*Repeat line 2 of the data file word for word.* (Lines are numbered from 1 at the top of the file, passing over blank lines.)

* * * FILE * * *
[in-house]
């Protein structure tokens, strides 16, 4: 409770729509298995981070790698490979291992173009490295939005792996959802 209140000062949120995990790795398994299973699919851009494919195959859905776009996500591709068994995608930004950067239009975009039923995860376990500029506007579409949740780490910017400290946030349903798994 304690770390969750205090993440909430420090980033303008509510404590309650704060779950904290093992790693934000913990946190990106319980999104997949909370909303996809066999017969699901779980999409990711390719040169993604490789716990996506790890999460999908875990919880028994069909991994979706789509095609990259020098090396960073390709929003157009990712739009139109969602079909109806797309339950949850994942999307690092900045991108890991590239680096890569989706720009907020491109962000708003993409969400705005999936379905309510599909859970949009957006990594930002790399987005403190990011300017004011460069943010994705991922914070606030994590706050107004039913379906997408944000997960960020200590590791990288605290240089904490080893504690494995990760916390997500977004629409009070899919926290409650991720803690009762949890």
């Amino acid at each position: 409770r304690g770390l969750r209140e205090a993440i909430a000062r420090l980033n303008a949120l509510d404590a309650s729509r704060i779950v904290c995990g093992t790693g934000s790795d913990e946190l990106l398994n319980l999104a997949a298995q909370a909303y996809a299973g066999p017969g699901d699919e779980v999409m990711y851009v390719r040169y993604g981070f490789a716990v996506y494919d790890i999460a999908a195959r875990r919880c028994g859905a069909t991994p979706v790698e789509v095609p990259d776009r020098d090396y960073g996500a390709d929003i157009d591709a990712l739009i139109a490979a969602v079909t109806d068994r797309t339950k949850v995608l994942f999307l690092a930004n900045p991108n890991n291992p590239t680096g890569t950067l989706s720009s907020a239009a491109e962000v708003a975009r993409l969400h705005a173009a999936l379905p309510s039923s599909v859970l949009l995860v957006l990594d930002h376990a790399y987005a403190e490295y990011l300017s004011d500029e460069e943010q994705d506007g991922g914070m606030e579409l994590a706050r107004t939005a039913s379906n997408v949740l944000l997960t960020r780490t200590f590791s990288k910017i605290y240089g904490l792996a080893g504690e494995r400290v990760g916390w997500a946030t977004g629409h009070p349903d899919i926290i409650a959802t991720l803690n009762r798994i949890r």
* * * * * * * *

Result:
């Protein structure tokens, strides 16, 4: 409770729509298995981070790698490979291992173009490295939005792996959802 209140000062949120995990790795398994299973699919851009494919195959859905776009996500591709068994995608930004950067239009975009039923995860376990500029506007579409949740780490910017400290946030349903798994 304690770390969750205090993440909430420090980033303008509510404590309650704060779950904290093992790693934000913990946190990106319980999104997949909370909303996809066999017969699901779980999409990711390719040169993604490789716990996506790890999460999908875990919880028994069909991994979706789509095609990259020098090396960073390709929003157009990712739009139109969602079909109806797309339950949850994942999307690092900045991108890991590239680096890569989706720009907020491109962000708003993409969400705005999936379905309510599909859970949009957006990594930002790399987005403190990011300017004011460069943010994705991922914070606030994590706050107004039913379906997408944000997960960020200590590791990288605290240089904490080893504690494995990760916390997500977004629409009070899919926290409650991720803690009762949890």